In Cognitive Pragmatics, Bruno Bara offers a theory of human communication that is both formalized through logic and empirically validated through experimental data and clinical studies. Bara argues that communication is a cooperative activity in which two or more agents together consciously and intentionally construct the meaning of their interaction. In true communication (which Bara distinguishes from the mere transmission of information), all the actors must share a set of mental states.
Bara takes a cognitive perspective, investigating communication not from the viewpoint of an external observer (as is the practice in linguistics and the philosophy of language) but from within the mind of the individual. Bara examines communicative interaction through the notion of behavior and dialogue games, which structure both the generation and the comprehension of the communication act (either language or gesture). He describes both standard communication and nonstandard communication (which includes deception, irony, and "as-if" statements). Failures are analyzed in detail, with possible solutions explained. Bara investigates communicative competence in both evolutionary and developmental terms, tracing its emergence from hominids to Homo sapiens and defining the stages of its development in humans from birth to adulthood. He correlates his theory with the neurosciences, and explains the decay of communication that occurs both with different types of brain injury and with Alzheimer's disease. Throughout, Bara offers supporting data from the literature and his own research. The innovative theoretical framework outlined by Bara will be of interest not only to cognitive scientists and neuroscientists but also to anthropologists, linguists, and developmental psychologists.
About the Author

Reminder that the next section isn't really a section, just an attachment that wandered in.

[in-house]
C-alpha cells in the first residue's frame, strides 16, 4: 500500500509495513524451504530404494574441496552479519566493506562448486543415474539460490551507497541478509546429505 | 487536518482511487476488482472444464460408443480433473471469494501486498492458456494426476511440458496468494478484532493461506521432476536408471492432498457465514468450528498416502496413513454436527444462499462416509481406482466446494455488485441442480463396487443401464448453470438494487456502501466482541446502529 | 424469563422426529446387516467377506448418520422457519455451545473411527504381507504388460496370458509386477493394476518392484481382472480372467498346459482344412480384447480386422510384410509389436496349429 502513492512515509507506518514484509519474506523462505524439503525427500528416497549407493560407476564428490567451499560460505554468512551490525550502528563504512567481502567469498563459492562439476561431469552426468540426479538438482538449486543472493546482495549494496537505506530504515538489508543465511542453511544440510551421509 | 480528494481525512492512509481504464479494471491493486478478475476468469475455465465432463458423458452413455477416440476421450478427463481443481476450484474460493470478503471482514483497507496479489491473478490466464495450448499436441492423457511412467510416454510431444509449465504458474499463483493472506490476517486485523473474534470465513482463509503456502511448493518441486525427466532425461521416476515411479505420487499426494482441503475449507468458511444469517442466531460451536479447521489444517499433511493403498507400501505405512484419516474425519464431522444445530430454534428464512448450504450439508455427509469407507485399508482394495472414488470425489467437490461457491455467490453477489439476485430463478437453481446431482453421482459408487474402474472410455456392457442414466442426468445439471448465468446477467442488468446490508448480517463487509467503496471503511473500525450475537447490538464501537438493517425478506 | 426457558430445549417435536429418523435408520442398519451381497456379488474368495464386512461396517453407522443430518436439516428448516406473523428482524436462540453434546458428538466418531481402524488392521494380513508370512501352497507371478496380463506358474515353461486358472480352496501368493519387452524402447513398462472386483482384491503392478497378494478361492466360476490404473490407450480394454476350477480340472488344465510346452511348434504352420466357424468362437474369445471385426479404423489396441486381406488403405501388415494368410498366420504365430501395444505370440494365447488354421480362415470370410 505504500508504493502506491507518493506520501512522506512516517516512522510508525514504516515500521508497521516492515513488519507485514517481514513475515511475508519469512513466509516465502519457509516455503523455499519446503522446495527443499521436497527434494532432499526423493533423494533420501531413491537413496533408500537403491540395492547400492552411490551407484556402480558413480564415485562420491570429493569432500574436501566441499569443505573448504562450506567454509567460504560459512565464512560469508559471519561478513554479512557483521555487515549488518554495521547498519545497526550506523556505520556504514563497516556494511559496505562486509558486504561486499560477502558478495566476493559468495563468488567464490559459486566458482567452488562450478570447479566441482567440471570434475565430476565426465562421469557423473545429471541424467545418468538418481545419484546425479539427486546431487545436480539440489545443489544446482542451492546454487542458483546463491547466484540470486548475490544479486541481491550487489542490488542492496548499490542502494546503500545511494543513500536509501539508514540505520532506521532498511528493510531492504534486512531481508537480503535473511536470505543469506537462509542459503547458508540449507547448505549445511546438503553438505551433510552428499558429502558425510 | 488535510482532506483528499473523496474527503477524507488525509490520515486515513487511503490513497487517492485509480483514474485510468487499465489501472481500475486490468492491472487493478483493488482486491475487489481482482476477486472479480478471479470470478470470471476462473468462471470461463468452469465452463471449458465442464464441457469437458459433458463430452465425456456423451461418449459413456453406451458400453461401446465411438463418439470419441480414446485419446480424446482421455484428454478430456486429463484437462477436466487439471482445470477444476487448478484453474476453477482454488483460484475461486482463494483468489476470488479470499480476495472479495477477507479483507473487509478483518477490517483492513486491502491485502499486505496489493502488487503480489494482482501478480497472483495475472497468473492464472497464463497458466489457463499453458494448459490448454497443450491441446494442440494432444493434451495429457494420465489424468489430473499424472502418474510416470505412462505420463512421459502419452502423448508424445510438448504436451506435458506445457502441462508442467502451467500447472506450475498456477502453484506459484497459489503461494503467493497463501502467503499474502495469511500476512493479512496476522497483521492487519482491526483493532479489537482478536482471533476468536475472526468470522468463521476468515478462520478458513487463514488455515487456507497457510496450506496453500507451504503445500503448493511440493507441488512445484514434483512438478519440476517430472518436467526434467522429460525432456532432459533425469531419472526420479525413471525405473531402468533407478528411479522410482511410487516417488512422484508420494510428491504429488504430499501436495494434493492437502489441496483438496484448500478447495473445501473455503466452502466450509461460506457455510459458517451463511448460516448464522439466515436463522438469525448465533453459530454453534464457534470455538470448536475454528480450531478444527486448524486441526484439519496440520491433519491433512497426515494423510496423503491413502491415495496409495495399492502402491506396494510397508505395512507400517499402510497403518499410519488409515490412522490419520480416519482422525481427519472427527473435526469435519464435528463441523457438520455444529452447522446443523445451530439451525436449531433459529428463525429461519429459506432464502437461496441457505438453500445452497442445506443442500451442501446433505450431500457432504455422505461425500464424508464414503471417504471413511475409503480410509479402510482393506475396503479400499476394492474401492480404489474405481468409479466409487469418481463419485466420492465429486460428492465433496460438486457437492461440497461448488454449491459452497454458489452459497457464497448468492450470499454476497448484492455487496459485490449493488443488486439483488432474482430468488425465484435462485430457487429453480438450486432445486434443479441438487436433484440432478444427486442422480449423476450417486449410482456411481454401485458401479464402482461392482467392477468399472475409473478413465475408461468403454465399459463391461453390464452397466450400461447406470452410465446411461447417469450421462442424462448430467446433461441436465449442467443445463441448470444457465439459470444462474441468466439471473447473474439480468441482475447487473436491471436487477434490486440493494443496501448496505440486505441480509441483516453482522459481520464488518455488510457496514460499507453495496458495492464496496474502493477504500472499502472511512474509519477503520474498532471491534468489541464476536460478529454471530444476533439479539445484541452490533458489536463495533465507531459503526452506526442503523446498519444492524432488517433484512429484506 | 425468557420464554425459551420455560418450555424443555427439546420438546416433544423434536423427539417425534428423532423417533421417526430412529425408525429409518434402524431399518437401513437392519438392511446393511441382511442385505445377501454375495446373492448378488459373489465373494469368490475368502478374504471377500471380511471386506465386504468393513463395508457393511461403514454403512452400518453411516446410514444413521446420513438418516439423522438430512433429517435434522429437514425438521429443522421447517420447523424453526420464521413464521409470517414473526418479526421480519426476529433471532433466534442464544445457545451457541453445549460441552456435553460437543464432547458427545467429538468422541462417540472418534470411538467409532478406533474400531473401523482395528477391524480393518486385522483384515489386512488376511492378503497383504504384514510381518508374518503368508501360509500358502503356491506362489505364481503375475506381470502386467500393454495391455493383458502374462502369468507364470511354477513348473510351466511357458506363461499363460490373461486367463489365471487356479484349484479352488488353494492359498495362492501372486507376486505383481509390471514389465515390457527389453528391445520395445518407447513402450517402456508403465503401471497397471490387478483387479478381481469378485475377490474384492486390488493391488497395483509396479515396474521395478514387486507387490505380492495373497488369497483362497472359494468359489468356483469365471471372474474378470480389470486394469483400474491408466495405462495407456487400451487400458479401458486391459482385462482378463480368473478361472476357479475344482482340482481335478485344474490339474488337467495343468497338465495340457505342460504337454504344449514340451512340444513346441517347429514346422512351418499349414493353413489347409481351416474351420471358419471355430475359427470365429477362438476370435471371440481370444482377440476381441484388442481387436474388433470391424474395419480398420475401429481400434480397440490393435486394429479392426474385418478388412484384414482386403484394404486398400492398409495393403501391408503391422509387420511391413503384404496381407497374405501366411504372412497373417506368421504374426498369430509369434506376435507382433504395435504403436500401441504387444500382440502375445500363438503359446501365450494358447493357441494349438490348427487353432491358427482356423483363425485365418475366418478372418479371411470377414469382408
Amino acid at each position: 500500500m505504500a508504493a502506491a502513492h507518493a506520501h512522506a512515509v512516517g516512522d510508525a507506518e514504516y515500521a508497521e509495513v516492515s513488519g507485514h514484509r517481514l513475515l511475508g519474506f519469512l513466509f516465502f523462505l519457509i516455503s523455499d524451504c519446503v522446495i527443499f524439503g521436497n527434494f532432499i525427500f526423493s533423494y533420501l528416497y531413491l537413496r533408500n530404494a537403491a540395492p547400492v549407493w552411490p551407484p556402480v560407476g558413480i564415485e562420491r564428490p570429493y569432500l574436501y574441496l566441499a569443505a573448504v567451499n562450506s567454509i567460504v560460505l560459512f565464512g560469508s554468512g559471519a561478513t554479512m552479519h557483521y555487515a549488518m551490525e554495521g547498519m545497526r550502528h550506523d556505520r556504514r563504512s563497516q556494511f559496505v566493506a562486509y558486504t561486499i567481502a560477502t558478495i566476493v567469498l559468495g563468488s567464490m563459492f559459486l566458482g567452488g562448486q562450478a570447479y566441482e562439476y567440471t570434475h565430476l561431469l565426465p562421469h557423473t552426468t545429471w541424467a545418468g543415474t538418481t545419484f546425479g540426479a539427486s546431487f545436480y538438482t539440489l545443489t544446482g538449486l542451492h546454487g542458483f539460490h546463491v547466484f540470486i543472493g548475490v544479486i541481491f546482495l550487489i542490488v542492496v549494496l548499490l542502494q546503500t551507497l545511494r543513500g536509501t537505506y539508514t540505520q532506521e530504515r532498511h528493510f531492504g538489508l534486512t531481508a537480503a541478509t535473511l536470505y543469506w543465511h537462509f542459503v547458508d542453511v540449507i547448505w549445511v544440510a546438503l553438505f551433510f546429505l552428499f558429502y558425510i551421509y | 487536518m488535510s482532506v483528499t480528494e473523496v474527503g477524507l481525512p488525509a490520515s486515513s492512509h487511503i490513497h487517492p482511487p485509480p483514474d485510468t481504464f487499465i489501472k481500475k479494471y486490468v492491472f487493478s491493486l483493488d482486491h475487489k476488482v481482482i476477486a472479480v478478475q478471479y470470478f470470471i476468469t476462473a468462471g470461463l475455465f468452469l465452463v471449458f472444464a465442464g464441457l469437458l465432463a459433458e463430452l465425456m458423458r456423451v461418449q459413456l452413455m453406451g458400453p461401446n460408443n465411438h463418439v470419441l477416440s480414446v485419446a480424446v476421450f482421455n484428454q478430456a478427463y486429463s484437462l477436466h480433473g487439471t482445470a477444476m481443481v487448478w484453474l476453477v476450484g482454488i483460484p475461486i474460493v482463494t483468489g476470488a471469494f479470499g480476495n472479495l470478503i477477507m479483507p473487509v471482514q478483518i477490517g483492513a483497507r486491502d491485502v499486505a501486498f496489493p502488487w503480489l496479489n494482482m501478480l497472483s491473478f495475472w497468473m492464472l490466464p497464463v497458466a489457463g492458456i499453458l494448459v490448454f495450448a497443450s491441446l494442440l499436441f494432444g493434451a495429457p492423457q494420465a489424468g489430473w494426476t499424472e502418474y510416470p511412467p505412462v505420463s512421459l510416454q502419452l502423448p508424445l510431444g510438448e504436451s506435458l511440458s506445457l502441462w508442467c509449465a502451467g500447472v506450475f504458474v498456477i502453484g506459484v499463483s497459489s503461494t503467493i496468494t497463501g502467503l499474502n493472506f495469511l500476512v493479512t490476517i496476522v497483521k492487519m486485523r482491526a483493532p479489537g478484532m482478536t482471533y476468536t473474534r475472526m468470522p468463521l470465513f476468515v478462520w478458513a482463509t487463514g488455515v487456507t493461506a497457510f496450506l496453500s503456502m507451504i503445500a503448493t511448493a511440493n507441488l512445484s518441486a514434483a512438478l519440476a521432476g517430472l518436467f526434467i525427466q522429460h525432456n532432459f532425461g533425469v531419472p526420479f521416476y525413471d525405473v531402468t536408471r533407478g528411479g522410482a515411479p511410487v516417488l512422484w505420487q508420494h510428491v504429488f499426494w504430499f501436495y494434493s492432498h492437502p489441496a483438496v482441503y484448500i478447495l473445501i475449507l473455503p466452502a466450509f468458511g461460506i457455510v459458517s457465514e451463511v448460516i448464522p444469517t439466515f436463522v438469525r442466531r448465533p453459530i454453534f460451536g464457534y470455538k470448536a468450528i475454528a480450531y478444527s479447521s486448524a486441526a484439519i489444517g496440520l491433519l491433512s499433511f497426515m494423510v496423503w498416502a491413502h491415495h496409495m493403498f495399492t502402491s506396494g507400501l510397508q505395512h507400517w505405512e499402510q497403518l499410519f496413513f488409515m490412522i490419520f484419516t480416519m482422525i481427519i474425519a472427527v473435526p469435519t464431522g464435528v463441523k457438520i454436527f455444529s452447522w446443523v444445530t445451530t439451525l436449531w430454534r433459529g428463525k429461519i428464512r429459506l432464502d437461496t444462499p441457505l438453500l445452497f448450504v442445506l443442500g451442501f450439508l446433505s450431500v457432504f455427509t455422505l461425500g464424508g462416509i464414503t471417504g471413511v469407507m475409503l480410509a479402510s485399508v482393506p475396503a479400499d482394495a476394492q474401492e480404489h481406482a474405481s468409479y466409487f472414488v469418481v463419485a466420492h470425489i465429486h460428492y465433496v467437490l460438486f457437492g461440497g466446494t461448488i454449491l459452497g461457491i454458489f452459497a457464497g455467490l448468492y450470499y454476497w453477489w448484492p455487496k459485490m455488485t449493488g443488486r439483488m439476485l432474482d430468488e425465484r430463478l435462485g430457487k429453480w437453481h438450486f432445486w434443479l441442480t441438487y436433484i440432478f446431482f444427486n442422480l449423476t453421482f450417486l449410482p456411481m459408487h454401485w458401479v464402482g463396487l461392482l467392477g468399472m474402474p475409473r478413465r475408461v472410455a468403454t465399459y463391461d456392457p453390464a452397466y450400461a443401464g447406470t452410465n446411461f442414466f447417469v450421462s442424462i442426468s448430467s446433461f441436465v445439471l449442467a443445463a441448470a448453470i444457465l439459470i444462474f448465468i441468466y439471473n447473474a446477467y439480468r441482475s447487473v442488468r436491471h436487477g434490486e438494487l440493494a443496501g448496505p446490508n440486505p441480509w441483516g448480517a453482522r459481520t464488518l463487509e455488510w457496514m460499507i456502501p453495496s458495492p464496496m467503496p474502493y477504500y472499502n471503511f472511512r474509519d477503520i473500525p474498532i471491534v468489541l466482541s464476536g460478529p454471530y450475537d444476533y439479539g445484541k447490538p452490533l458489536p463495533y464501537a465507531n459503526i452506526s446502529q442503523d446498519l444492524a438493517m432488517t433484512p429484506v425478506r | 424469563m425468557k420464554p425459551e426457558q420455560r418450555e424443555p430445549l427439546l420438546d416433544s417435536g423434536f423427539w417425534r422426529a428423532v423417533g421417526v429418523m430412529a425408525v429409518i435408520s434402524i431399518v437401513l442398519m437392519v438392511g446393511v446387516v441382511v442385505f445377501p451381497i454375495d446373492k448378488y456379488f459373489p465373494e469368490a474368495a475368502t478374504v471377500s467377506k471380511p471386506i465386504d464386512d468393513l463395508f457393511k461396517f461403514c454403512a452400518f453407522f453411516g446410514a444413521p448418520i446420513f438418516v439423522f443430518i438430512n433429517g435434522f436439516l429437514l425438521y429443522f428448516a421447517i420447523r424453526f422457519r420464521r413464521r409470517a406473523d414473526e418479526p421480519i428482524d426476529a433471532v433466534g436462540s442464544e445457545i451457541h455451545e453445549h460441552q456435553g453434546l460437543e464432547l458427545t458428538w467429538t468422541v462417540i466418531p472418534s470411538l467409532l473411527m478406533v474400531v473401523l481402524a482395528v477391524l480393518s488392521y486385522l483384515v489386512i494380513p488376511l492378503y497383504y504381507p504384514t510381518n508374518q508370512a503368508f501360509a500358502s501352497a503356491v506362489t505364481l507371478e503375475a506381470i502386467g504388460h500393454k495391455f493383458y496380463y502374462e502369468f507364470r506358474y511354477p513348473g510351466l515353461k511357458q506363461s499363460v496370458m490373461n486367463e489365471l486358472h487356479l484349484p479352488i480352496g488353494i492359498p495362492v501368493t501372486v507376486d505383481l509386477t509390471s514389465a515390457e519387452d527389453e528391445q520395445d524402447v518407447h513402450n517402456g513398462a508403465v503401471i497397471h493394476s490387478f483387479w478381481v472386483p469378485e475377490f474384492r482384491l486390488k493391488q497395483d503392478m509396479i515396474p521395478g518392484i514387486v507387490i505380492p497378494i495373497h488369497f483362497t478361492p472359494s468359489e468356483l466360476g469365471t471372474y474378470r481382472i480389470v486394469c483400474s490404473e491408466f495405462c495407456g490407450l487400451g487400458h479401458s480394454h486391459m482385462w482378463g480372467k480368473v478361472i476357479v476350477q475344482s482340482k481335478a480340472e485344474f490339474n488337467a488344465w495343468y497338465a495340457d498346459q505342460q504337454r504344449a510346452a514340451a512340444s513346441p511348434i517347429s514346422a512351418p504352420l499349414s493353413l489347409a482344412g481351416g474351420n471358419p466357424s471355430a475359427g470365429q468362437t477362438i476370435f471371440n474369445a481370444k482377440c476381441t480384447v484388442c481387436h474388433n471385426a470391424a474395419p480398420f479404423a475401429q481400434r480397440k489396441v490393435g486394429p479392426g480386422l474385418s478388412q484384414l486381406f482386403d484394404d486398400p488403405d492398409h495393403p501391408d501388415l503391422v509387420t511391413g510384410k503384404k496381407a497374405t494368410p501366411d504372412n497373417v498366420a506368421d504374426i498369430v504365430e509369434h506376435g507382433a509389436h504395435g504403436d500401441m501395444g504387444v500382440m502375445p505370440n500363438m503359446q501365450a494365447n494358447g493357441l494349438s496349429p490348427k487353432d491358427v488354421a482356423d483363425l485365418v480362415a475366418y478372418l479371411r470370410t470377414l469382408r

Bruno G. Bara is Director of the Center for Cognitive Sciences at the University and Polytechnic of Turin, Italy.
Table of Contents
- Cognitive Pragmatics
- Cognitive Pragmatics
- The Mental Processes of Communication
- Bruno G. Bara
- Translated by John Douthwaite
- A Bradford Book
- The MIT Press
- Cambridge, Massachusetts
- London, England
- This translation
- © 2010
- Massachusetts Institute of Technology
- All rights reserved. No part of this book may be reproduced in any form by any electronic or mechanical means (including photocopying, recording, or information storage and retrieval) without permission in writing from the publisher.
- Based upon
- Pragmatica cognitiva: I processi mentali della comunicazione , © Bollati Boringhieri, Milan, 1999
- MIT Press books may be purchased at special quantity discounts for business or sales promotional use. For information, please email email@example.com or write to Special Sales Department, The MIT Press, 55 Hayward Street, Cambridge, MA 02142.
- This book was set in Stone Sans and Stone Serif by Toppan Best-set Premedia Limited. Printed and bound in the United States of America.
- Library of Congress Cataloging-in-Publication Data
- Bara, Bruno G., 1949–.
- Cognitive pragmatics : the mental processes of communication / Bruno G. Bara; translated by John Douthwaite.
- p. cm.
- “A Bradford Book.”
- Includes bibliographical references and index.
- ISBN 978-0-262-01411-3 (hardcover : alk. paper)
- 1. Pragmatics. 2. Cognitive psychology. 3. Communication. I. Title.
- P99.4.P72B3713 2010
- 10 9 8 7 6 5 4 3 2 1
- to Simona and Elena
- sweetest strawberries
- timeless promises
- Preface ix
- 1 Not Just Language :
- A Taxonomy of Communication 1
- 1.1 Social Interaction 5
- 1.2 Linguistic and Extralinguistic Communication 23
- 1.3 The Difference between Linguistic and Extralinguistic Is a Process, Not a Product 30
- 1.4 Communication Acts 41
- 1.5 Principles of Communication 50
- 2 Tools for Communicating 55
- 2.1 Cooperation 58
- 2.2 Mental States 67
- 2.3 Intentionality 76
- 3 Behavior Games and Conversation Games 93
- 3.1 Behavior Games 95
- 3.2 Free Interactions 120
- 3.3 Conversation Game 126
- 4 Generation and Comprehension of Communication Acts 131
- 4.1 Recognizing the Expression Act 134
- 4.2 Speaker Meaning 137
- 4.3 Communicative Effect 149
- 4.4 Reaction 159
- 4.5 Response 165
- 4.6 Motivation 167
- 5 Nonstandard Communication 171
- 5.1 Nonexpressive Interaction 173
- 5.2 Exploitation 174
- 5.3 Deception 185
- 5.4 Failure 192
- 6 Communicative Competence 203
- 6.1 The Evolution of Communicative Competence 205
- 6.2 The Emergence of Communicative Competence 246
- 6.3 Neuropragmatics 260
- 6.4 Silence 273
- References 277
- Author Index 295
- Subject Index 301
—Steven L. Small, Professor of Neurology and Psychology, The University of Chicago